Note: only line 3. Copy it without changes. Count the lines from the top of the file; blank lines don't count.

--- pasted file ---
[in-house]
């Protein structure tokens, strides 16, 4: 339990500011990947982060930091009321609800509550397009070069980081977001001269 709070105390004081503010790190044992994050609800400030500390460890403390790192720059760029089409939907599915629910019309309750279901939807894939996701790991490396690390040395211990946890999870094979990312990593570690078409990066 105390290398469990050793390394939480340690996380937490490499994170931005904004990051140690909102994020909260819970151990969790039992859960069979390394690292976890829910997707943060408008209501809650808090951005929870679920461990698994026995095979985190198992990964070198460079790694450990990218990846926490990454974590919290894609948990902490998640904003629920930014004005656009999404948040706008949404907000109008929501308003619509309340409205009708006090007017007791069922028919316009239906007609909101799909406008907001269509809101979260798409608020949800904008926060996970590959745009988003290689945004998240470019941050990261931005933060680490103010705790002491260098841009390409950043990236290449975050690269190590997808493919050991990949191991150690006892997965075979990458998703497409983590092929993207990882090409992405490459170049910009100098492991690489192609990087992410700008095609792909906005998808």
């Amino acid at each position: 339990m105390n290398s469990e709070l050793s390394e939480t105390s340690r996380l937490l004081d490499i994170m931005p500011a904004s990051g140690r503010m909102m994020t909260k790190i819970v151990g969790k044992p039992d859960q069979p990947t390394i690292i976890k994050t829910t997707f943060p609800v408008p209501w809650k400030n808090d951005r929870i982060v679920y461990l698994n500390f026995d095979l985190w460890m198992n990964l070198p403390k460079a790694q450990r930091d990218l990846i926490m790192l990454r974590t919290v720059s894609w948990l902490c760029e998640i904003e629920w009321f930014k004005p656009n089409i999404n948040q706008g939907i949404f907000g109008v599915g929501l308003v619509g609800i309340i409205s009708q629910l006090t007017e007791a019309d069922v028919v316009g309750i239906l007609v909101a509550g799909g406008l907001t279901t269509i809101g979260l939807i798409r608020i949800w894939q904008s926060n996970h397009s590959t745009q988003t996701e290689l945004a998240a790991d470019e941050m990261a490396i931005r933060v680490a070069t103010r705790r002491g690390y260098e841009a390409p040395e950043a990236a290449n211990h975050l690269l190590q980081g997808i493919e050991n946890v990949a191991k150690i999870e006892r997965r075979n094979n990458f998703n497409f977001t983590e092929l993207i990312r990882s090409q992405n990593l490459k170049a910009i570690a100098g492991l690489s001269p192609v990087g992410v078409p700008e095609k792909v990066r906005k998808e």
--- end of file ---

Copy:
């Amino acid at each position: 339990m105390n290398s469990e709070l050793s390394e939480t105390s340690r996380l937490l004081d490499i994170m931005p500011a904004s990051g140690r503010m909102m994020t909260k790190i819970v151990g969790k044992p039992d859960q069979p990947t390394i690292i976890k994050t829910t997707f943060p609800v408008p209501w809650k400030n808090d951005r929870i982060v679920y461990l698994n500390f026995d095979l985190w460890m198992n990964l070198p403390k460079a790694q450990r930091d990218l990846i926490m790192l990454r974590t919290v720059s894609w948990l902490c760029e998640i904003e629920w009321f930014k004005p656009n089409i999404n948040q706008g939907i949404f907000g109008v599915g929501l308003v619509g609800i309340i409205s009708q629910l006090t007017e007791a019309d069922v028919v316009g309750i239906l007609v909101a509550g799909g406008l907001t279901t269509i809101g979260l939807i798409r608020i949800w894939q904008s926060n996970h397009s590959t745009q988003t996701e290689l945004a998240a790991d470019e941050m990261a490396i931005r933060v680490a070069t103010r705790r002491g690390y260098e841009a390409p040395e950043a990236a290449n211990h975050l690269l190590q980081g997808i493919e050991n946890v990949a191991k150690i999870e006892r997965r075979n094979n990458f998703n497409f977001t983590e092929l993207i990312r990882s090409q992405n990593l490459k170049a910009i570690a100098g492991l690489s001269p192609v990087g992410v078409p700008e095609k792909v990066r906005k998808e």